Japan agreed yesterday to make it easier for U.S. supercomputer makers to bid on government contracts there, ending nine months of discussions on the issue but leaving unresolved American complaints about unfair discounting by Japanese supercomputer companies.
U.S. Trade Representative Clayton K. Yeutter and Japanese Ambassador Nobuo Matsunaga exchanged letters outlining new procedures that Yeutter said would give "greater transparency" to what many U.S. manufacturers view as a confusing bidding process that is heavily biased against foreign firms.
Although U.S. manufacturers have long complained about difficulties in obtaining access to Japanese government contracts, the accord does not mention whether inequities exist in the present system.
"As far as the procurement in the public sector, I don't think we had in the past any discrimination ... against foreign products," said Matsunaga. The ambassador said his country asked for no concessions in return for clarifying bidding rules, seeking only to open its markets to outside competition.
"There have been many market-opening announcements by the government of Japan that have not been meaningful," said Yeutter. "We hope this will be." Yeutter emphasized the significance of the Japanese concessions as a precedent for other public sector high-technology markets, and the need to address the Japanese practice of discounting products to create markets.
Officials of the two largest supercomputer makers, Cray Research Inc. and Control Data Corp., said such dumping is a more critical obstacle to competition against Japanese makers than secretive bidding practices for government contracts.
"We've had to compete against some very tough pricing policies," said a spokesman for Cray. The Minneapolis firm, widely regarded as the world leader in supercomputer technology, holds 65 percent of the supercomputer market worldwide, but less than 20 percent of the Japanese market.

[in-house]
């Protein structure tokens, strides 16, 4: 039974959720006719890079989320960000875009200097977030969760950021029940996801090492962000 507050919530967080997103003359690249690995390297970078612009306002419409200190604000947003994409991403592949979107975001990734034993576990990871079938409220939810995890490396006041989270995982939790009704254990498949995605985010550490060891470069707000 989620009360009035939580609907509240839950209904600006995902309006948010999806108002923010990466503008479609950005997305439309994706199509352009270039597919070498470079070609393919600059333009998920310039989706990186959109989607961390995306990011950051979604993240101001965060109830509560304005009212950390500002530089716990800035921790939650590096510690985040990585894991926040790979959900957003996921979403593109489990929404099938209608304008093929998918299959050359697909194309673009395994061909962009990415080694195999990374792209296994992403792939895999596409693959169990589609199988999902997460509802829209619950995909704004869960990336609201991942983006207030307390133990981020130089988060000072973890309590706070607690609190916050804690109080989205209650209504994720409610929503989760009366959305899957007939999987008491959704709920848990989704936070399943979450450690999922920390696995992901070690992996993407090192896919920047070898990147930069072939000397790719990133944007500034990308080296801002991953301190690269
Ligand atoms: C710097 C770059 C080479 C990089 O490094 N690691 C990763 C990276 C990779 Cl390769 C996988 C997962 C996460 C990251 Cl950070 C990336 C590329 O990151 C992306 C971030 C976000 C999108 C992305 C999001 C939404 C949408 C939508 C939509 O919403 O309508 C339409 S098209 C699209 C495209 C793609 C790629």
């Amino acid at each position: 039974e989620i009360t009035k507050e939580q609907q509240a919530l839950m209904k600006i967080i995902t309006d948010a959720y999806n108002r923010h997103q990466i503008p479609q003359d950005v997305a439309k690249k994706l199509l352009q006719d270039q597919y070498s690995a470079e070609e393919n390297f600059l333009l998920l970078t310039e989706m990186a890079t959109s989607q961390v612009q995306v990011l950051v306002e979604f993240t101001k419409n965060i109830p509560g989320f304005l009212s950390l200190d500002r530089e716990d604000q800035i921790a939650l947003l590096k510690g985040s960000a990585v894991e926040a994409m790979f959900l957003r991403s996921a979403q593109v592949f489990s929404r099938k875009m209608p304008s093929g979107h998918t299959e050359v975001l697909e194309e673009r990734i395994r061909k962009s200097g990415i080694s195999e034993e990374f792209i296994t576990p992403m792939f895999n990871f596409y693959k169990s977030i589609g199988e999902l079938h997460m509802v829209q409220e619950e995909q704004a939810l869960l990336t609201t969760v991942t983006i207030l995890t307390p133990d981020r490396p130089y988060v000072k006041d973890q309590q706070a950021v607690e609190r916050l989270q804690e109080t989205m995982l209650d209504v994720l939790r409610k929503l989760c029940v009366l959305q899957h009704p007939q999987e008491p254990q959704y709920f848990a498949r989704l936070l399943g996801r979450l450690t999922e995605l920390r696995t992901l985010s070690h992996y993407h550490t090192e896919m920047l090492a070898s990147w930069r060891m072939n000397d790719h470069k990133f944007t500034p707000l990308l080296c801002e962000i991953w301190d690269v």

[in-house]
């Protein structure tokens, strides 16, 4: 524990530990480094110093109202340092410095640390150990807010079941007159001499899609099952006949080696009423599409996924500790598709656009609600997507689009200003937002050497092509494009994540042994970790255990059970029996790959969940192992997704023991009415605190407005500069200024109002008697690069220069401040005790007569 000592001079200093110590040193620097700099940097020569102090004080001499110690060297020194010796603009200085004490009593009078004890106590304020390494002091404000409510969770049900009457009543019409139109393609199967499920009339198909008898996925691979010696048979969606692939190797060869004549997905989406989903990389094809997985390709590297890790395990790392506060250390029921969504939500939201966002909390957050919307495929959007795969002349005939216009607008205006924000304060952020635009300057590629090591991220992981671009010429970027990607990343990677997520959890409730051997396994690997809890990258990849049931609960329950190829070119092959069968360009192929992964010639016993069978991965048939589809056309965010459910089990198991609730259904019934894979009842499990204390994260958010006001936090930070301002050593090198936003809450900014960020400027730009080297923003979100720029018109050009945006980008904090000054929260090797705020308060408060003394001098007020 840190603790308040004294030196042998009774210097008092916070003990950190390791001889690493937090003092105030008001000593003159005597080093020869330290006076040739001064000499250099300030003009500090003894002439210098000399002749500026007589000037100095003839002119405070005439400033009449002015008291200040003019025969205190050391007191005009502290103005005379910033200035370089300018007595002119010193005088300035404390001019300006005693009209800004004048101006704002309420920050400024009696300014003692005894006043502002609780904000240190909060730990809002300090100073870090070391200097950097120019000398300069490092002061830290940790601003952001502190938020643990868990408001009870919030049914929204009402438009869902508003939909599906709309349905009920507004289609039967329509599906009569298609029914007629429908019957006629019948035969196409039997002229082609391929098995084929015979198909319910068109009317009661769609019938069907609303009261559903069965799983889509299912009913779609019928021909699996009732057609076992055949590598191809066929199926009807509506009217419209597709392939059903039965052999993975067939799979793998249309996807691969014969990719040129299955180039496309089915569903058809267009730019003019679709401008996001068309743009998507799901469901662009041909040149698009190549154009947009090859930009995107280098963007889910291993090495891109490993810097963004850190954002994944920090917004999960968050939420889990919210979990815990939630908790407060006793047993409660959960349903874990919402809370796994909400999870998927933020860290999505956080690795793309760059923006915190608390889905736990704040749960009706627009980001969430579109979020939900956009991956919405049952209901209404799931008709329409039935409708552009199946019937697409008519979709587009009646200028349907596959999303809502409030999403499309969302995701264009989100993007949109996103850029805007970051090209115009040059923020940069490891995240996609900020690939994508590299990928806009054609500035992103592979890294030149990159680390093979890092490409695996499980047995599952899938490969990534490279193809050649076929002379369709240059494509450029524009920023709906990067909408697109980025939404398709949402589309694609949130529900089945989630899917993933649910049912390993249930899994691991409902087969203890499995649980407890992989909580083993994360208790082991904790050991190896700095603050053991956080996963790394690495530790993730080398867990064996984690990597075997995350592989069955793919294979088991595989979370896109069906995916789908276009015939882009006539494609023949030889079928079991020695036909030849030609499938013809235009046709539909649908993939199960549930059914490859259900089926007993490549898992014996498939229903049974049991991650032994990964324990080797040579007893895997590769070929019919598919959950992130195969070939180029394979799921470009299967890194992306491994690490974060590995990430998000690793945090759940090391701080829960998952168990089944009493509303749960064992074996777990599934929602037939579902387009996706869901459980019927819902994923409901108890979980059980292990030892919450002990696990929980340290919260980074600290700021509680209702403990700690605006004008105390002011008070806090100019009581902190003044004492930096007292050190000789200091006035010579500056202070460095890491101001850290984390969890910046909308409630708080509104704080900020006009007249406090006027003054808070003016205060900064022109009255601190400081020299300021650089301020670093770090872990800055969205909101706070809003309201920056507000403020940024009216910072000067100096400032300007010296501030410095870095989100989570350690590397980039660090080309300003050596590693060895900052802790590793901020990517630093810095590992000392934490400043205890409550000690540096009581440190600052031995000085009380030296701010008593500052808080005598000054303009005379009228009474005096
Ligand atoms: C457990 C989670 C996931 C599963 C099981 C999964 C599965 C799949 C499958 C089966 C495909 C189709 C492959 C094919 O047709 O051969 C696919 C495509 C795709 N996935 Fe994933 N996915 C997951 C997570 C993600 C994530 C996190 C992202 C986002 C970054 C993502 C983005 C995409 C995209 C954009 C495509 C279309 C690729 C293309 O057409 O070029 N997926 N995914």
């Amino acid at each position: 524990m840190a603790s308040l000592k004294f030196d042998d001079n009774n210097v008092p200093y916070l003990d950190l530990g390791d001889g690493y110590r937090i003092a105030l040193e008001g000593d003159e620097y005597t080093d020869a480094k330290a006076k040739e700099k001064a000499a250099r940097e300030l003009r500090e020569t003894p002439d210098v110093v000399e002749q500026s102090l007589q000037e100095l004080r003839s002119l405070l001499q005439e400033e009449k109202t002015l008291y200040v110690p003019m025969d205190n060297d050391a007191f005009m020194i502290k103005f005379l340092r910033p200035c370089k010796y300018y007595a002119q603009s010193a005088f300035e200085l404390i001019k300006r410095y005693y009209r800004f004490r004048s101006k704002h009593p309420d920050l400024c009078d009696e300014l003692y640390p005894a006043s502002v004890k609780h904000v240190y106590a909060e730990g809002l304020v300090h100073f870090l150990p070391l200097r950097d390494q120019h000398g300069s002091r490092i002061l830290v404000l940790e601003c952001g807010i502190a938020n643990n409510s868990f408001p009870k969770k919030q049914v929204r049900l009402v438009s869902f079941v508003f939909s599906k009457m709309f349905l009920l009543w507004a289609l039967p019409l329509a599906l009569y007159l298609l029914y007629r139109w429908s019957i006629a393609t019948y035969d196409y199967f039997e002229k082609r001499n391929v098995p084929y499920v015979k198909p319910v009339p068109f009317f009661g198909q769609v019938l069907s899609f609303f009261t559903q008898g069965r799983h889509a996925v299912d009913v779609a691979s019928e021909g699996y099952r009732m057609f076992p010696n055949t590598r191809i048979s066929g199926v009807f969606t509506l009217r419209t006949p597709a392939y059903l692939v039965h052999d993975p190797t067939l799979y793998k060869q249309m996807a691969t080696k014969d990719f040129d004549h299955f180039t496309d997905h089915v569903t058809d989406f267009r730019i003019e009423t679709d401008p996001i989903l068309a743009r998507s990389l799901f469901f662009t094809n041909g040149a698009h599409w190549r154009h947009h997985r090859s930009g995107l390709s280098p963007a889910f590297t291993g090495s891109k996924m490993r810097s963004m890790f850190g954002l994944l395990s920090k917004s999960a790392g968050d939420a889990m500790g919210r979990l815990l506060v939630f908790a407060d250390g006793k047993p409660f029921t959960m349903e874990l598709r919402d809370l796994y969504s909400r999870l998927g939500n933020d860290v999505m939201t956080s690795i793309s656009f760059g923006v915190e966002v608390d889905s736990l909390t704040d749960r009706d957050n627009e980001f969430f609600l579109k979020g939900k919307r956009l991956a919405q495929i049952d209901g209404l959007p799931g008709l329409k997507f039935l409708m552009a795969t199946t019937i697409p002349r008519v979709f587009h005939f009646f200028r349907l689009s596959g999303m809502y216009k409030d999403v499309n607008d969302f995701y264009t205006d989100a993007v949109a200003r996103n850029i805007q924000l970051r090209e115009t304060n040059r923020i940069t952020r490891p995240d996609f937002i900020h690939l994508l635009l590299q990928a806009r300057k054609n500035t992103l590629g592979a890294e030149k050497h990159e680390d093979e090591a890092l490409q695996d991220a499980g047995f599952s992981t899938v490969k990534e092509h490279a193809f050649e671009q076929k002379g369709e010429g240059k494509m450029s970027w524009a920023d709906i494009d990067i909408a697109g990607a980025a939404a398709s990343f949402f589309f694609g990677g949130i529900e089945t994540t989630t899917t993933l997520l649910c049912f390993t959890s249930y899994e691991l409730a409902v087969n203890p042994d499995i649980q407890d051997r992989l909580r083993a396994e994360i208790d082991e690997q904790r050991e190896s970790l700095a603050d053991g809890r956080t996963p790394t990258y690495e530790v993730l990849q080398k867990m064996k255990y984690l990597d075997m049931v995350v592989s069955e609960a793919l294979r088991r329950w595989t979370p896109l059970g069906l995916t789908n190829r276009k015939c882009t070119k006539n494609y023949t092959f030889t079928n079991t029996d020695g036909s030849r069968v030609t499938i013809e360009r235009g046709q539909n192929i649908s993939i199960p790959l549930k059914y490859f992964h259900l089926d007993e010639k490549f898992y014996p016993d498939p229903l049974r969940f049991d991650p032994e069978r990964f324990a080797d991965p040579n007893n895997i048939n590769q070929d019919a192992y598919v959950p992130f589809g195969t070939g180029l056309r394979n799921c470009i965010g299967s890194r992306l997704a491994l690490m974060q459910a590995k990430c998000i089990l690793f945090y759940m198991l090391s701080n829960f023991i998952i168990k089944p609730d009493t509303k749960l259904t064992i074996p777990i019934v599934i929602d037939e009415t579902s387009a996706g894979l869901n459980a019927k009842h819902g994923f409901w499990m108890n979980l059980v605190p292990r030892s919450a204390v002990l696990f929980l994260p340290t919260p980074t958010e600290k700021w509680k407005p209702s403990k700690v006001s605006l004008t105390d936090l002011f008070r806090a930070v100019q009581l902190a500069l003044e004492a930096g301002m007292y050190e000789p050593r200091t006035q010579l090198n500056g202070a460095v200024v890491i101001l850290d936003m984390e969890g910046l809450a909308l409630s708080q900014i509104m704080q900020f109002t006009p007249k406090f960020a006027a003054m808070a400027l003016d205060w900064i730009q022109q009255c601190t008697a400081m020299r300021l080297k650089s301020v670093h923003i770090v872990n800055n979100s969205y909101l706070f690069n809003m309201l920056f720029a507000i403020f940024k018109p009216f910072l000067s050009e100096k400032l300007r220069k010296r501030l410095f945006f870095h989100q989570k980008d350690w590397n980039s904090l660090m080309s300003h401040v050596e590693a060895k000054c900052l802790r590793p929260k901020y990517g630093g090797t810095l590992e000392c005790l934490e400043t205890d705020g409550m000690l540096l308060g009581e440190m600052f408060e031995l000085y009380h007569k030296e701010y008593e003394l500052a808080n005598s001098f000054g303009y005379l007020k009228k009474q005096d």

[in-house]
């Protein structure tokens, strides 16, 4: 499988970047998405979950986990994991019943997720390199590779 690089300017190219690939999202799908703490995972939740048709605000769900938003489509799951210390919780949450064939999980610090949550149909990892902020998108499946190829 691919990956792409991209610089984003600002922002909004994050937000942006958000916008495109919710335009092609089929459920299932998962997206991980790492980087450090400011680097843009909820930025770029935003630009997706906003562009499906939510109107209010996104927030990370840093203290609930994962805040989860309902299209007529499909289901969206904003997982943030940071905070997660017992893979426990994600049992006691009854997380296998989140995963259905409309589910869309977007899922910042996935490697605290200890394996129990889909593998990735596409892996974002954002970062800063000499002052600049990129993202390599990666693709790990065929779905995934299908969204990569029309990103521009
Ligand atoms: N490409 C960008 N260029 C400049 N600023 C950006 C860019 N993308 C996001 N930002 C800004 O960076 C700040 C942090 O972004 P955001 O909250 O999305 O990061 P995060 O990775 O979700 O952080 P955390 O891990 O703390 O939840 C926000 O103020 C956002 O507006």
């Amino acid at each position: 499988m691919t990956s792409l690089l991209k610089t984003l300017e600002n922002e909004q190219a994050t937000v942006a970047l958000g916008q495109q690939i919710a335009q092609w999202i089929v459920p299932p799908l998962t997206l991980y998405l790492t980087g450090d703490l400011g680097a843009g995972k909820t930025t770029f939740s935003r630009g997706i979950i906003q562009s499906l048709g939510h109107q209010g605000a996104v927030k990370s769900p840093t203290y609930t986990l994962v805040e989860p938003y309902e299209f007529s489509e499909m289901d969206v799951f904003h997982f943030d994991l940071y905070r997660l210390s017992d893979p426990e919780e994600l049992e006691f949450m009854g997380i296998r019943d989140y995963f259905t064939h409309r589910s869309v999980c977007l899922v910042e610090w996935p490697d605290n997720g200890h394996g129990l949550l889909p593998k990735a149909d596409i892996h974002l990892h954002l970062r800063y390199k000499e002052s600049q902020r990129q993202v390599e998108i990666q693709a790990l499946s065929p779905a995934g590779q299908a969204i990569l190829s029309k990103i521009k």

Japanese firms have sold supercomputers to the Japanese government and universities in both countries at discounts of up to 80 percent, according to Assistant U.S. Trade Representative Doug Newkirk.
Cray and Control Data "are small companies and they can't afford to compete with megacompanies that lose millions of dollars to gain a foothold in the market," said Gary Holmes, spokesman for the Office of the U.S. Trade Representative.
Yeutter said he is not optimistic that there will be a quick resolution of the dumping issue, saying, "Discussion is still embryonic, so 'soon' is a gross misestimate."
Supercomputers, which cost as much as $20 million each, are capable of handling enormous quantities of data much faster than ordinary computers. Because of their use in weather forecasting, code breaking and satellite imaging, they are considered of strategic importance.
Talks on clarifying procurement procedures became more urgent following reports of a classified State Department cable from U.S. diplomats in Tokyo. The cable quoted remarks made in January by Makoto Kuroda, vice chief of Japan's Ministry of International Trade and Industry, that dominance in the computer industry was part of his country's long-term industrial strategy, and his assertions that U.S. attempts to enter the Japanese supercomputer market were doomed to failure.